University Health System awarded $1.2M to help combat hepatitis C

Officials aim to prevent development of liver cancer

By Dawn Jorgenson - Web - News Editor
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SAN ANTONIO - The Cancer Prevention and Research Institute of Texas awarded the University Health System with $1.2 million Wednesday to increase screening for hepatitis C and prevent the development of liver cancer.

According to UHS, South Texas has the highest incidence of liver cancer in the nation, largely due to hepatitis C.

Researchers said they have found that the baby boomer population -- born from1945 to 1965 -- had more than twice the rate of hepatitis C in the nation, with Hispanics also at higher risk.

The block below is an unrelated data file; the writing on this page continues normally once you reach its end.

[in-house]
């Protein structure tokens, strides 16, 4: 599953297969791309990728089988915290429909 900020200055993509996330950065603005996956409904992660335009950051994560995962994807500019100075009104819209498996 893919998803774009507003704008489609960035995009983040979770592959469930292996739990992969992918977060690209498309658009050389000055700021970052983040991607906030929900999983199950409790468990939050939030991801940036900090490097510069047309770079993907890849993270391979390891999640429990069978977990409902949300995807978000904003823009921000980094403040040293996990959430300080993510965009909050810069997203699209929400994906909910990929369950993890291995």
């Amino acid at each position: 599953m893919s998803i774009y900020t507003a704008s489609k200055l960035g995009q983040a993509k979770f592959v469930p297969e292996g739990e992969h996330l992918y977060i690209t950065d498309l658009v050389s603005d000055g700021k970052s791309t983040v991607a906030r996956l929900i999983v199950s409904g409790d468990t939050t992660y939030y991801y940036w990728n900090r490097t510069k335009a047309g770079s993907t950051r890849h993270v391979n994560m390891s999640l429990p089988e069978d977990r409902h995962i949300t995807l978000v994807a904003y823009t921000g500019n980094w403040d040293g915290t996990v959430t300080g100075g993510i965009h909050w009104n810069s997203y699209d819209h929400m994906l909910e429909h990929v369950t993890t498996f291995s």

Officials said the program will expand screening for hepatitis C, provide education to both patients and health care providers and develop culturally and linguistically tailored patient navigation that will work to eliminate barriers to care, preventing many new cases of liver cancer, thereby reducing health care costs.

The grant was one of only 14 awarded by CPRIT on Wednesday, with UHS being the only San Antonio organization to be on the receiving end. This grant marks the eighth awarded to the UHS for cancer prevention since 2010, for a total of nearly $9 million. Other projects included breast and cervical cancer education and colorectal cancer screening.

UHS officials said a 2007 passage of Proposition 15 created CPRIT, authorizing the sale of bonds to fund up to $3 billion in cancer research in Texas over a 10-year period.

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